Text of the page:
by Rachel Slade | February 21, 2017 12:01 am
As soon as attorney Chris Hug saw the backyard of this Lincoln property in 1995, he knew the house was for him. Just under an acre, the space abutted a large swath of conservation land; hidden behind the trees was a small pond. Stunning, he thought. The 1949 abode itself, however, was another story. Its four previous owners had left their marks in a series of incongruent renovations and additions, creating what Hug (pronounced “Hoog”) calls a Frankenstein house. After living in the modest jumble for nearly two decades, Hug reached out to his friend Bill Hubner, principal of Lexington-based Incite Architecture.
Hubner expanded the center of the home both up and out, completing it with a large deck overlooking the backyard. Now the residence boasts a generous second-floor master suite accessed via a gallery-like hall, a bright new kitchen, and a wood-paneled dining room. The former rec room became a two-car garage—something the home sorely lacked. Adding skylights and new windows to existing openings throughout allowed for much-needed light and views.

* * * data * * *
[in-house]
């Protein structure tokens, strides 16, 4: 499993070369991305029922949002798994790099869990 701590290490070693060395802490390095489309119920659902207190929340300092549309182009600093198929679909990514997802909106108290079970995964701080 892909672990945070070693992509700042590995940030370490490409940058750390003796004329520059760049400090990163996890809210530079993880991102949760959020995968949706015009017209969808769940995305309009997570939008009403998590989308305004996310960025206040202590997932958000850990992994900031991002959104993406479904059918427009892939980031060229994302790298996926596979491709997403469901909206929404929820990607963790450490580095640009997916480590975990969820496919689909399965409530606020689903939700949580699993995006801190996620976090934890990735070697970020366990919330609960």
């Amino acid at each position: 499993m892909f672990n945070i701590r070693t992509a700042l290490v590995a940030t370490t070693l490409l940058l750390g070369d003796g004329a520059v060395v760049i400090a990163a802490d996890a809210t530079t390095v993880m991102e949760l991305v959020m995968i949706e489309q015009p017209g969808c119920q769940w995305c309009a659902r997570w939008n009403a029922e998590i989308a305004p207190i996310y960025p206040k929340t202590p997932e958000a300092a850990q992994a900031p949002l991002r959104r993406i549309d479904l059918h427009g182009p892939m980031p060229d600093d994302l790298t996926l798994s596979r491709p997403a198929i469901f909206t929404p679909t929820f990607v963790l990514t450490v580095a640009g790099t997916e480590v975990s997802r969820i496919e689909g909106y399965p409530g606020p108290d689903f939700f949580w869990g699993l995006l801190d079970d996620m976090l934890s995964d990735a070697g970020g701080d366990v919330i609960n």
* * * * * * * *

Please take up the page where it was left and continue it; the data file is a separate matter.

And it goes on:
Thanks to the reconfiguration and thoughtful cladding, the house looks balanced and cohesive from the outside, and is warm and inviting within.
A small sitting area fronts the stone-clad fireplace.
Continuing the midcentury celebration, interior designer Annie Hall painted the kitchen a mod shade of green.
A corner becomes a small office; the base of the shapely kitchen island is wrapped in a stainless steel mesh.
The living room gets a refresh with a custom concrete bar and a new viewing window into the foyer.
Front: Using materials and color, Hubner cleverly pulled together the various parts to create a cohesive look.
Back: New openings offer abundant views of the backyard.
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